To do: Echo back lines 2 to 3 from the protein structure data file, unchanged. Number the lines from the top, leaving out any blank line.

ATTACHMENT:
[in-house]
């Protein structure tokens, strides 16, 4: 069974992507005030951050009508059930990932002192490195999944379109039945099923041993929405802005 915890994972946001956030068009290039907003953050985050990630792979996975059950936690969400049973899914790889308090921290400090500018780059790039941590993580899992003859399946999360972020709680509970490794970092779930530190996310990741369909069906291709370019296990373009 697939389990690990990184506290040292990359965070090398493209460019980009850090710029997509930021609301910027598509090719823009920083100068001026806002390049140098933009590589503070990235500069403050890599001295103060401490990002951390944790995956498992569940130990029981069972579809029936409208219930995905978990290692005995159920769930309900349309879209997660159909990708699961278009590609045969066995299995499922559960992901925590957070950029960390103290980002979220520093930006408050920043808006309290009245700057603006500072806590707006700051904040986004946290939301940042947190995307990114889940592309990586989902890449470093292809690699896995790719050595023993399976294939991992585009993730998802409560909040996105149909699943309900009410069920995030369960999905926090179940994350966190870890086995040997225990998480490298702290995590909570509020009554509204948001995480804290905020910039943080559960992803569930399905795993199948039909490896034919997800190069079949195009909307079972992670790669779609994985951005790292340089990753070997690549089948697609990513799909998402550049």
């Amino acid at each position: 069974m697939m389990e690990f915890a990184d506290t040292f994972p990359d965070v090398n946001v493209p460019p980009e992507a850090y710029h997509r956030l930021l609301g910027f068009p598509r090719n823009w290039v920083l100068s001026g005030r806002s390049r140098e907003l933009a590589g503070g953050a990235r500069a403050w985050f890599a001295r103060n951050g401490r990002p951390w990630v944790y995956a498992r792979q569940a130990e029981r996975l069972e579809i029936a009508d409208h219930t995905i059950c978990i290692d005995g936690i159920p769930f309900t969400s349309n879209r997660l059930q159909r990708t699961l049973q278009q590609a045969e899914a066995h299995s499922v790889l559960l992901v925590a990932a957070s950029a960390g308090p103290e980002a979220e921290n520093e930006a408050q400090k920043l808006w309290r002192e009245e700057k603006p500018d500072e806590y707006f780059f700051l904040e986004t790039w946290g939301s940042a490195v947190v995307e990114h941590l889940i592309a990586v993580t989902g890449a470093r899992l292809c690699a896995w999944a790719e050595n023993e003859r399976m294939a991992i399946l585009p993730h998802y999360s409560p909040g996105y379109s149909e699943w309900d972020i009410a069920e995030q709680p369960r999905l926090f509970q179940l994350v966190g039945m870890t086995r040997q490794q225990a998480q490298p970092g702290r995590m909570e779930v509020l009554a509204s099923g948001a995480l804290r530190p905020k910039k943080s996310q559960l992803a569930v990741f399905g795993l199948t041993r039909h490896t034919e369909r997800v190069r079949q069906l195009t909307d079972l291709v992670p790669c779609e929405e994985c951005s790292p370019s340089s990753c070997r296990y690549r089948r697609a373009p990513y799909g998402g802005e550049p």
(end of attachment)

């Protein structure tokens, strides 16, 4: 069974992507005030951050009508059930990932002192490195999944379109039945099923041993929405802005 915890994972946001956030068009290039907003953050985050990630792979996975059950936690969400049973899914790889308090921290400090500018780059790039941590993580899992003859399946999360972020709680509970490794970092779930530190996310990741369909069906291709370019296990373009 697939389990690990990184506290040292990359965070090398493209460019980009850090710029997509930021609301910027598509090719823009920083100068001026806002390049140098933009590589503070990235500069403050890599001295103060401490990002951390944790995956498992569940130990029981069972579809029936409208219930995905978990290692005995159920769930309900349309879209997660159909990708699961278009590609045969066995299995499922559960992901925590957070950029960390103290980002979220520093930006408050920043808006309290009245700057603006500072806590707006700051904040986004946290939301940042947190995307990114889940592309990586989902890449470093292809690699896995790719050595023993399976294939991992585009993730998802409560909040996105149909699943309900009410069920995030369960999905926090179940994350966190870890086995040997225990998480490298702290995590909570509020009554509204948001995480804290905020910039943080559960992803569930399905795993199948039909490896034919997800190069079949195009909307079972992670790669779609994985951005790292340089990753070997690549089948697609990513799909998402550049």
């Amino acid at each position: 069974m697939m389990e690990f915890a990184d506290t040292f994972p990359d965070v090398n946001v493209p460019p980009e992507a850090y710029h997509r956030l930021l609301g910027f068009p598509r090719n823009w290039v920083l100068s001026g005030r806002s390049r140098e907003l933009a590589g503070g953050a990235r500069a403050w985050f890599a001295r103060n951050g401490r990002p951390w990630v944790y995956a498992r792979q569940a130990e029981r996975l069972e579809i029936a009508d409208h219930t995905i059950c978990i290692d005995g936690i159920p769930f309900t969400s349309n879209r997660l059930q159909r990708t699961l049973q278009q590609a045969e899914a066995h299995s499922v790889l559960l992901v925590a990932a957070s950029a960390g308090p103290e980002a979220e921290n520093e930006a408050q400090k920043l808006w309290r002192e009245e700057k603006p500018d500072e806590y707006f780059f700051l904040e986004t790039w946290g939301s940042a490195v947190v995307e990114h941590l889940i592309a990586v993580t989902g890449a470093r899992l292809c690699a896995w999944a790719e050595n023993e003859r399976m294939a991992i399946l585009p993730h998802y999360s409560p909040g996105y379109s149909e699943w309900d972020i009410a069920e995030q709680p369960r999905l926090f509970q179940l994350v966190g039945m870890t086995r040997q490794q225990a998480q490298p970092g702290r995590m909570e779930v509020l009554a509204s099923g948001a995480l804290r530190p905020k910039k943080s996310q559960l992803a569930v990741f399905g795993l199948t041993r039909h490896t034919e369909r997800v190069r079949q069906l195009t909307d079972l291709v992670p790669c779609e929405e994985c951005s790292p370019s340089s990753c070997r296990y690549r089948r697609a373009p990513y799909g998402g802005e550049p």